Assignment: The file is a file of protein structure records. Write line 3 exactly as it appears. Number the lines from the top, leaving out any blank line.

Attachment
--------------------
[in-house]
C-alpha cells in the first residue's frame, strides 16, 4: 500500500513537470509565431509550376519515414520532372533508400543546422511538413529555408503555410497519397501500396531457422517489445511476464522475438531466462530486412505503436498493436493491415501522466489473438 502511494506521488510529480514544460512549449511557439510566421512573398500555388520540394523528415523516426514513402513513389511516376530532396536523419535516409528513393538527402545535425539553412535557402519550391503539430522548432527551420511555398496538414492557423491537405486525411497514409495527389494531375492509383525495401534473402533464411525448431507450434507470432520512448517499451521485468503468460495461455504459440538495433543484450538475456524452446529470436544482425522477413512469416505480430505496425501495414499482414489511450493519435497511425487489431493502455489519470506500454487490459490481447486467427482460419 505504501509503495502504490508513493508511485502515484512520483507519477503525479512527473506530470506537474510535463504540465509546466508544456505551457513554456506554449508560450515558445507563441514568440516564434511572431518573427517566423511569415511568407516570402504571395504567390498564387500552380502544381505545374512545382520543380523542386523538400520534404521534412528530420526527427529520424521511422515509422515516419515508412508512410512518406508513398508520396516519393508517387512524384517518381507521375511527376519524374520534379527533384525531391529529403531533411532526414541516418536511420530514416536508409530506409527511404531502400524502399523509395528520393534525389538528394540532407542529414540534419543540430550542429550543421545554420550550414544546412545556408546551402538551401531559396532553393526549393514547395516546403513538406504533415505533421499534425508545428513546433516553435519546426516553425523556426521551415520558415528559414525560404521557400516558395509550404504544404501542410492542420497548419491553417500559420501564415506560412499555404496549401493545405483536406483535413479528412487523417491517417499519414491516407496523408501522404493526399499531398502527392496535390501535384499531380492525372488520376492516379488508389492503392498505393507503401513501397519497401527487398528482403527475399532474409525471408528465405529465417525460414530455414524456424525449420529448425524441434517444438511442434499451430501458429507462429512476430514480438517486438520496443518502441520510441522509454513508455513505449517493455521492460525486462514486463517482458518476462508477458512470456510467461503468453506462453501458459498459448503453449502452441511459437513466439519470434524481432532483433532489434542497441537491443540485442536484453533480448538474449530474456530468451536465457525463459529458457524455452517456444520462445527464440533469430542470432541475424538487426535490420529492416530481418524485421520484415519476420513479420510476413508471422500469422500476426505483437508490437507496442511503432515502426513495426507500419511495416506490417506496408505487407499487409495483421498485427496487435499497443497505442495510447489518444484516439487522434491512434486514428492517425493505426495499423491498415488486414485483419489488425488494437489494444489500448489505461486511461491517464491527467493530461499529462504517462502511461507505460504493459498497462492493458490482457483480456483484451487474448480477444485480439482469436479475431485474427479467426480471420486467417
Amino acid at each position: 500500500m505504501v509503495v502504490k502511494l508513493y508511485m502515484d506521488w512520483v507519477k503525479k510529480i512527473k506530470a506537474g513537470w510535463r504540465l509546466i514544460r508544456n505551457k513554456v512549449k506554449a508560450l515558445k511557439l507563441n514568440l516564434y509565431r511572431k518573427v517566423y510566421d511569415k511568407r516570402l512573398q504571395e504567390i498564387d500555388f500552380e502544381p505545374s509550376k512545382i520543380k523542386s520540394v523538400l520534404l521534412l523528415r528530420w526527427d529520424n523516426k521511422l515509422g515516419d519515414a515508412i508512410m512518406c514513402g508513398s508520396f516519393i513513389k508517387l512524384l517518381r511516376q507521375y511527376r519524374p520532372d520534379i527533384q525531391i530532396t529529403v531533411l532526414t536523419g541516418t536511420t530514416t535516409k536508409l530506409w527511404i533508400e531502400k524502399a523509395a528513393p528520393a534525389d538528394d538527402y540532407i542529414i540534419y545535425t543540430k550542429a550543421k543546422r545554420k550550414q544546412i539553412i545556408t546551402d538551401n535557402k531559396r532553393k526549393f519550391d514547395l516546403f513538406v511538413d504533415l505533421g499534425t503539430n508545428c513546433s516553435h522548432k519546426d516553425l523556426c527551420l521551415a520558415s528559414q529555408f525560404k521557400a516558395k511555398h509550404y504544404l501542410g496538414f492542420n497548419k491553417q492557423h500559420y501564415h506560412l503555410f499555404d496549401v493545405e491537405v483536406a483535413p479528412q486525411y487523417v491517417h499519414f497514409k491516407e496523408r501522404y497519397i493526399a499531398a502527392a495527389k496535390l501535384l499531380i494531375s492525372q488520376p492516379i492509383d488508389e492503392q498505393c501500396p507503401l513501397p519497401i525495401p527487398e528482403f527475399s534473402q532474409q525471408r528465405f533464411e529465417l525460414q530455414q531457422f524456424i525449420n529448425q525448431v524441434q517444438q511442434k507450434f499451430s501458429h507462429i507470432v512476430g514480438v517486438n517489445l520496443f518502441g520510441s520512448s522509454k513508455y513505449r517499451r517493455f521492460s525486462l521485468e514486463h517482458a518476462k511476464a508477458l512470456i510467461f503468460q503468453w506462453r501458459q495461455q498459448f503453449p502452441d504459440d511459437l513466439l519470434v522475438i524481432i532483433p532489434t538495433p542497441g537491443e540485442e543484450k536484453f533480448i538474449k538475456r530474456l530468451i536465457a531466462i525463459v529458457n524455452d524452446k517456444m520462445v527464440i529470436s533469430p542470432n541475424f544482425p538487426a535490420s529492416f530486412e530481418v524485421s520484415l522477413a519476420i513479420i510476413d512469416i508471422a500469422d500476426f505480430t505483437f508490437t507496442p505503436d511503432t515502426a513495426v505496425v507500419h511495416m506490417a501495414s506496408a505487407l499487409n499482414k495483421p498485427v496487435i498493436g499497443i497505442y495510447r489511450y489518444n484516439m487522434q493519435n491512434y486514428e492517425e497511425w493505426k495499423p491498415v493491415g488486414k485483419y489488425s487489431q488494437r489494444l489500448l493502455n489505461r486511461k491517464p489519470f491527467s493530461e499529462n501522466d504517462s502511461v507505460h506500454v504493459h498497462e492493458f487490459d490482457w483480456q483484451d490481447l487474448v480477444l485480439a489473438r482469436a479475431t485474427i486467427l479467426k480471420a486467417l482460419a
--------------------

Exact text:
Amino acid at each position: 500500500m505504501v509503495v502504490k502511494l508513493y508511485m502515484d506521488w512520483v507519477k503525479k510529480i512527473k506530470a506537474g513537470w510535463r504540465l509546466i514544460r508544456n505551457k513554456v512549449k506554449a508560450l515558445k511557439l507563441n514568440l516564434y509565431r511572431k518573427v517566423y510566421d511569415k511568407r516570402l512573398q504571395e504567390i498564387d500555388f500552380e502544381p505545374s509550376k512545382i520543380k523542386s520540394v523538400l520534404l521534412l523528415r528530420w526527427d529520424n523516426k521511422l515509422g515516419d519515414a515508412i508512410m512518406c514513402g508513398s508520396f516519393i513513389k508517387l512524384l517518381r511516376q507521375y511527376r519524374p520532372d520534379i527533384q525531391i530532396t529529403v531533411l532526414t536523419g541516418t536511420t530514416t535516409k536508409l530506409w527511404i533508400e531502400k524502399a523509395a528513393p528520393a534525389d538528394d538527402y540532407i542529414i540534419y545535425t543540430k550542429a550543421k543546422r545554420k550550414q544546412i539553412i545556408t546551402d538551401n535557402k531559396r532553393k526549393f519550391d514547395l516546403f513538406v511538413d504533415l505533421g499534425t503539430n508545428c513546433s516553435h522548432k519546426d516553425l523556426c527551420l521551415a520558415s528559414q529555408f525560404k521557400a516558395k511555398h509550404y504544404l501542410g496538414f492542420n497548419k491553417q492557423h500559420y501564415h506560412l503555410f499555404d496549401v493545405e491537405v483536406a483535413p479528412q486525411y487523417v491517417h499519414f497514409k491516407e496523408r501522404y497519397i493526399a499531398a502527392a495527389k496535390l501535384l499531380i494531375s492525372q488520376p492516379i492509383d488508389e492503392q498505393c501500396p507503401l513501397p519497401i525495401p527487398e528482403f527475399s534473402q532474409q525471408r528465405f533464411e529465417l525460414q530455414q531457422f524456424i525449420n529448425q525448431v524441434q517444438q511442434k507450434f499451430s501458429h507462429i507470432v512476430g514480438v517486438n517489445l520496443f518502441g520510441s520512448s522509454k513508455y513505449r517499451r517493455f521492460s525486462l521485468e514486463h517482458a518476462k511476464a508477458l512470456i510467461f503468460q503468453w506462453r501458459q495461455q498459448f503453449p502452441d504459440d511459437l513466439l519470434v522475438i524481432i532483433p532489434t538495433p542497441g537491443e540485442e543484450k536484453f533480448i538474449k538475456r530474456l530468451i536465457a531466462i525463459v529458457n524455452d524452446k517456444m520462445v527464440i529470436s533469430p542470432n541475424f544482425p538487426a535490420s529492416f530486412e530481418v524485421s520484415l522477413a519476420i513479420i510476413d512469416i508471422a500469422d500476426f505480430t505483437f508490437t507496442p505503436d511503432t515502426a513495426v505496425v507500419h511495416m506490417a501495414s506496408a505487407l499487409n499482414k495483421p498485427v496487435i498493436g499497443i497505442y495510447r489511450y489518444n484516439m487522434q493519435n491512434y486514428e492517425e497511425w493505426k495499423p491498415v493491415g488486414k485483419y489488425s487489431q488494437r489494444l489500448l493502455n489505461r486511461k491517464p489519470f491527467s493530461e499529462n501522466d504517462s502511461v507505460h506500454v504493459h498497462e492493458f487490459d490482457w483480456q483484451d490481447l487474448v480477444l485480439a489473438r482469436a479475431t485474427i486467427l479467426k480471420a486467417l482460419a